Fighting the tide

Fighting the tide

Human Rights and Environmental Justice in the Global South

  • Author: Borges, Caio; Dumas, Mary Louise; Ellimah, Richard; Hudlet, Karen; Kaimowitz, Eliana; Kapoor, Arjun; Kithinji, Sylvia; León Cobo, Gabriela; Milanez, Felipe; Mitra, Darshana; Eugenia Najle, Yamile; Magalhaes de Oliveira, Rodrigo; Pontes, Jr., Felício;
  • Publisher: Dejusticia
  • Serie: Dejusticia
  • ISBN: 9789585441095
  • eISBN Pdf: 9789585441101
  • Place of publication:  Bogotá , Colombia
  • Year of publication: 2017
  • Pages: 351

This text forms part of a long-term project undertaken by Dejusticia as part of its international work. The project revolves around the Global Action-Research Workshop for Young Human Rights Advocates that Dejusticia organizes each year to foster connections among and train a new generation of action researchers. The workshop helps participants develop action-research tools, understood as the combination of rigorous research and practical experience in social justice causes. For ten days, Dejusticia brings approximately fifteen participants and ten expert instructors to Colombia for a series of practical and interactive sessions on research, narrative writing, multimedia communication, and strategic reflection on the future of human rights. The aim is to strengthen participants’ capacity to produce hybrid-style texts that are at once rigorous and appealing to wide audiences. Participants are selected on the basis of an article proposal, which is then discussed during the workshop and subsequently developed with the help of an expert mentor (one of the instructors) over ten months until a publishable version is achieved, such as the chapters that make up this volume. The workshop also offers participants the opportunity to take advantage of new technologies and translate the results of their research and activism into diverse formats—from blogs, videos, and multimedia to social network communications and academic articles. Therefore, in addition to the annual volume comprising participants’ texts and instructors’ reflections, the workshop produces a blog in Spanish and English that features weekly entries by workshop alumni, written in the style described above. The title of the blog—Amphibious Accounts: Human Rights Stories from the Global South—owes itself to the fact that action research is “amphibious” in that its practitioners move seamlessly between different environments and worlds, from academic and political circles to local communities to media outlets to state entities. For those who are dedicated to the promotion of human rights, this often implies navigating these worlds in the global North and South alike. Each year, the workshop is centered on a particular current issue. In 2014, the topic was the intersections between human rights and environmental justice that I outlined at the beginning of this introduction. In addition to providing coherence to the book and the group of participants, the selected topic determines the workshop site in Colombia—for the sessions are held not in a classroom or convention center but in the middle of the field, in the very communities and places that are witnessing the issue firsthand.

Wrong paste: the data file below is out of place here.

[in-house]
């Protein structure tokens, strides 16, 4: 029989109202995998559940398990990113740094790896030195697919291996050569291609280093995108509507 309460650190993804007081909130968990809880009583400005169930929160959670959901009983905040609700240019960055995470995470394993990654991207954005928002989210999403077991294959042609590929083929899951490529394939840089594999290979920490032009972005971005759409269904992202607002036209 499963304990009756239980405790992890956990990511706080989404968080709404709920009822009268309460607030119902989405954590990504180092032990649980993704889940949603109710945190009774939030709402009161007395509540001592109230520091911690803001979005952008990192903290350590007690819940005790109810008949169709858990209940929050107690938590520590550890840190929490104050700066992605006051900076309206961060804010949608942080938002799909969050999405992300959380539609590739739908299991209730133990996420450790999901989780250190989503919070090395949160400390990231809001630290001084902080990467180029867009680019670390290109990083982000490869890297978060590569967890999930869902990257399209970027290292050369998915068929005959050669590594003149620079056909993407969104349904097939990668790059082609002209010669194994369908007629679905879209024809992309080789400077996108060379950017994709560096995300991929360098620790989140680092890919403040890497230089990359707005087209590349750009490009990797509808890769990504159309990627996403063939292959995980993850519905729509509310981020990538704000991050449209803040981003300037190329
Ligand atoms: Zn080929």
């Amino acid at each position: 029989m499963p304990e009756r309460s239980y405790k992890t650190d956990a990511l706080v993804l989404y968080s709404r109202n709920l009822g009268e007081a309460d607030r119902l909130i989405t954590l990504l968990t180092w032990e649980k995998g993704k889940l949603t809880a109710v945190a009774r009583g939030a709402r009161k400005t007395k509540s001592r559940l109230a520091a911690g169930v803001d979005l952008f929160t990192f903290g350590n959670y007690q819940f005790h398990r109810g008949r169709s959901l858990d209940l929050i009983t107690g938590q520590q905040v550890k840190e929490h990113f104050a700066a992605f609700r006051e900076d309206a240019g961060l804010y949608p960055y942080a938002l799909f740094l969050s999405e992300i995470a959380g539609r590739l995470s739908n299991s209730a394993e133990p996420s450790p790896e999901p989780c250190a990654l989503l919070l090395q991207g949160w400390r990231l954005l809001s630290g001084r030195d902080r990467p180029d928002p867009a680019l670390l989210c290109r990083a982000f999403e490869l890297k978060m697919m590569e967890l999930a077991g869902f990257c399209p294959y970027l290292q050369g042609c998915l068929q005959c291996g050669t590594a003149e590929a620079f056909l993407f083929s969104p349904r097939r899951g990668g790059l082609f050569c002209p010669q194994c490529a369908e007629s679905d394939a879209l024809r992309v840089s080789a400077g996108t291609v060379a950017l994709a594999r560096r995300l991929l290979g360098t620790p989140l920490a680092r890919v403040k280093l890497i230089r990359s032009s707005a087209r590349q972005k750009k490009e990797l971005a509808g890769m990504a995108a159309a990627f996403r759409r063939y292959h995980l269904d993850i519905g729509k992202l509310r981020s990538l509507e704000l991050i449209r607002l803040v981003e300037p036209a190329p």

• Cover
  • Title page
  • Copyright page
  • Contents
  • Introduction Human Rights in the Anthropocene: New Practices and Narratives on Human Rights and the Environment from the Global South, César Rodríguez-Garavito
  • Part one: Studies
    • Chapter 1 The Role of Financial Institutions in Promoting Environmental (In)justice: The Brazilian Development Bank and the Belo Monte Dam, Caio Borges (Brazil)
    • Chapter 2 Relational Practices: Pacto’s Good-Faith Community Referendum and the Story of a Mining Conflict in the Cloud Forests of Ecuador, Gabriela León Cobo (Ecuador)
    • Chapter 3 Dissent against “Development”: The Mindanao Indigenous Peoples’ Fight for Self-Determined Progress, Mary Louise Dumas (Philippines)
    • Chapter 4 Saving Lamu, Sylvia Kithinji (Kenya)
    • Chapter 5 Maya Beekeepers Stand Up to Monsanto’s Genetically Modified Soy, Karen Hudlet (Mexico)
    • Chapter 6 Of Love, Privilege, and Autonomy, Arjun Kapoor (India)
    • Chapter 7 Stained Gold: A Story of Human Rights Violations in Ghana’s Mining Industry, Richard Ellimah (Ghana)
    • Chapter 8 Garrote and Venice: Development, Decent Housing, and Human Rights in Argentina, Pétalla Brandão Timo (Brazil/Argentina)
    • Chapter 9 Lost in Translation: Toward an Environmental Right to Know for All, Margaretha Quina (Indonesia)
    • Chapter 10 On the Margins of the River, Margins of Institutions: The Xingu People and the Belo Monte Dam, Rodrigo Magalhaes de Oliveira* (Brazil)
    • Chapter 11 Environmentalism and the Urban Jungle: Conflicting Rights and Contradictory Visions, Darshana Mitra (India)
    • Chapter 12 Agrochemicals: Uncertainty in a Dialogue between Policy, Law, and Society, Yamile Eugenia Najle (Argentina)
  • Part two: Commentaries
    • Chapter 13 Changing Faces and Stories of Environmental Justice, Eliana Kaimowitz
    • Chapter 14 Fighting the Tide: Challenges for Young Human Rights Defenders in the Global South, Felício Pontes, Jr.
    • Chapter 15 Knowledge, Struggle, and Transforming the World, Felipe Milanez
  • Contributors



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